Media Access Control (MAC) Layer 2 Sublayer
This topic provides an introduction to the MAC sublayer of the data link layer (Layer 2).
In Layer 2 of a network, the Media Access Control (MAC) sublayer provides addressing and channel access control mechanisms that enable several terminals or network nodes to communicate in a network.
The MAC sublayer acts as an interface between the logical link control (LLC) Ethernet sublayer and Layer 1 (the physical layer). The MAC sublayer emulates a full-duplex logical communication channel in a multipoint network. This channel may provide unicast, multicast, or broadcast communication service. The MAC sublayer uses MAC protocols to prevent collisions.
In Layer 2, multiple devices on the same physical link can uniquely identify one another at the data link layer, by using the MAC addresses that are assigned to all ports on a switch. A MAC algorithm accepts as input a secret key and an arbitrary-length message to be authenticated, and outputs a MAC address.
A MAC address is a 12-digit hexadecimal number (48 bits in long). MAC addresses are usually written in one of these formats:
The first half of a MAC address contains the ID number of the adapter manufacturer. These IDs are regulated by an Internet standards body. The second half of a MAC address represents the serial number assigned to the adapter by the manufacturer.
Contrast MAC addressing, which works at Layer 2, with IP addressing, which runs at Layer 3 (networking and routing). One way to remember the difference is that the MAC addresses apply to a physical or virtual node, whereas IP addresses apply to the software implementation of that node. MAC addresses are typically fixed on a per-node basis, whereas IP addresses change when the node moves from one part of the network to another.
IP networks maintain a mapping between the IP and MAC addresses of a node using the Address Resolution Protocol (ARP) table. DHCP also typically uses MAC addresses when assigning IP addresses to nodes.
Understanding MAC Address Assignment on an EX Series Switch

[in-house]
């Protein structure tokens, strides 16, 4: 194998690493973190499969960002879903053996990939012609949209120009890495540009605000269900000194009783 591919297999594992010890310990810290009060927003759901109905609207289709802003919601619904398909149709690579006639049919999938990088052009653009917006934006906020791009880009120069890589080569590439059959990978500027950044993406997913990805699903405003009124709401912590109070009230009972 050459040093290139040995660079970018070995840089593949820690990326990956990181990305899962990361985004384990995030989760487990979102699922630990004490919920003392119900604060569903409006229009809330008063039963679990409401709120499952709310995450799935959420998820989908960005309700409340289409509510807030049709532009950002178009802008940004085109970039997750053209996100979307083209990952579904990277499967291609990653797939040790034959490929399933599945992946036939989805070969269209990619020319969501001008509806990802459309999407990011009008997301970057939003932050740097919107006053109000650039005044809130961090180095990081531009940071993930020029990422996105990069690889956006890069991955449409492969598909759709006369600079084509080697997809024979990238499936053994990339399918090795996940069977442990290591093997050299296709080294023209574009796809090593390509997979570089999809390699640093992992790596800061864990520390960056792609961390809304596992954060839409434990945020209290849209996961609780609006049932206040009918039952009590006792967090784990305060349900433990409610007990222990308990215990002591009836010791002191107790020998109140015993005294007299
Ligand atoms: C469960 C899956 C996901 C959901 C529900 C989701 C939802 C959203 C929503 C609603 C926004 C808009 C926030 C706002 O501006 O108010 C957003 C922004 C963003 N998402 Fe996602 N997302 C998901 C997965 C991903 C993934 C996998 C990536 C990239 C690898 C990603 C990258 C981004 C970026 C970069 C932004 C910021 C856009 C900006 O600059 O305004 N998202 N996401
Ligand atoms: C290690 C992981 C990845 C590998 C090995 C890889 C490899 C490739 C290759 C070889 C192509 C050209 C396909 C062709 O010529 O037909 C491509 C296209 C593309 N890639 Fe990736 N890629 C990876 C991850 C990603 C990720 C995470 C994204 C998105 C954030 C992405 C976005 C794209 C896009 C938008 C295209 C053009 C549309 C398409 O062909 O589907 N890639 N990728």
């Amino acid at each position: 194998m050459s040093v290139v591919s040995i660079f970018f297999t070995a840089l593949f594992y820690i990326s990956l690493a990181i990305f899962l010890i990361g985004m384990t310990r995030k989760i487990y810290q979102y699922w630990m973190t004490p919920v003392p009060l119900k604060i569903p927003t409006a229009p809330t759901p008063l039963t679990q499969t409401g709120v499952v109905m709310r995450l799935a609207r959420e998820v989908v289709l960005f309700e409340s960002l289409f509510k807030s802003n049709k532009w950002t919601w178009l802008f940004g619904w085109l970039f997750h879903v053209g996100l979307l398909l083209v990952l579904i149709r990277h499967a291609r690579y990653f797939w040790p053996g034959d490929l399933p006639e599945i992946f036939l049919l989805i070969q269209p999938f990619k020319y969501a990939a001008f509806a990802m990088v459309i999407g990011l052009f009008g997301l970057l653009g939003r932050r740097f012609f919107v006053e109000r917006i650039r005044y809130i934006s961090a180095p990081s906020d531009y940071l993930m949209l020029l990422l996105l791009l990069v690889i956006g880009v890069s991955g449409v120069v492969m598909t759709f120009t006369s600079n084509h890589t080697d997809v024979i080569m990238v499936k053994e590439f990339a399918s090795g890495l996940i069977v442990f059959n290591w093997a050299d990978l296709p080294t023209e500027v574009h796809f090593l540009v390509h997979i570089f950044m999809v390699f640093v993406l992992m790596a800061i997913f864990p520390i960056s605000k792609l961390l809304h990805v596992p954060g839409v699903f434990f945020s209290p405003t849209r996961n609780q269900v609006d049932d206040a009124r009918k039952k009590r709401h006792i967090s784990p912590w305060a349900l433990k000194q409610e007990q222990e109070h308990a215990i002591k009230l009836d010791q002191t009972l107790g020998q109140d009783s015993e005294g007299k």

This topic describes MAC address assignment for interfaces on standalone Juniper Networks EX Series Ethernet Switches. For information regarding MAC address assignments in a Virtual Chassis, see Understanding MAC Address Assignment on a Virtual Chassis.
MAC addresses are used to identify network devices at Layer 2. Because all Layer 2 traffic decisions are based on an interface’s MAC address, understanding MAC address assignment is important to understanding how network traffic is forwarded and received by the switch. For additional information on how a network uses MAC addresses to forward and receive traffic, see Understanding Bridging and VLANs on Switches.
A MAC address comprises six groups of two hexadecimal digits, with each group separated from the next group by a colon—for instance, aa:bb:cc:dd:ee:00. The first five groups of hexadecimal digits are derived from the switch and are the same for all interfaces on the switch.
The assignment of a unique MAC address to each network interface helps ensure that functions that require MAC address differentiation—such as redundant trunk groups (RTGs), Link Aggregation Control Protocol (LACP), and general monitoring functions—can properly function.
On switches that use line cards, this MAC addressing scheme differentiates the Layer 2 interfaces on different line cards in the switch.
For EX Series switches, the first five groups of hexadecimal digits are determined when the switch is manufactured. The switch then assigns a unique MAC address to each interface by assigning a unique identifier as the last group of hexadecimal digits. The assignment depends on how the interface is configured. The switch uses a different pattern to distinguish between an interface that is configured as any of a routed VLAN interface (RVI), a virtual management Ethernet (VME) interface, or an aggregated Ethernet interface or is not configured as any of an RVI, a VME, or as an aggregated Ethernet interface.
For aggregated Ethernet interfaces, the MAC address assignment remains constant regardless of whether the configuration of the interface is Layer 2 or Layer 3.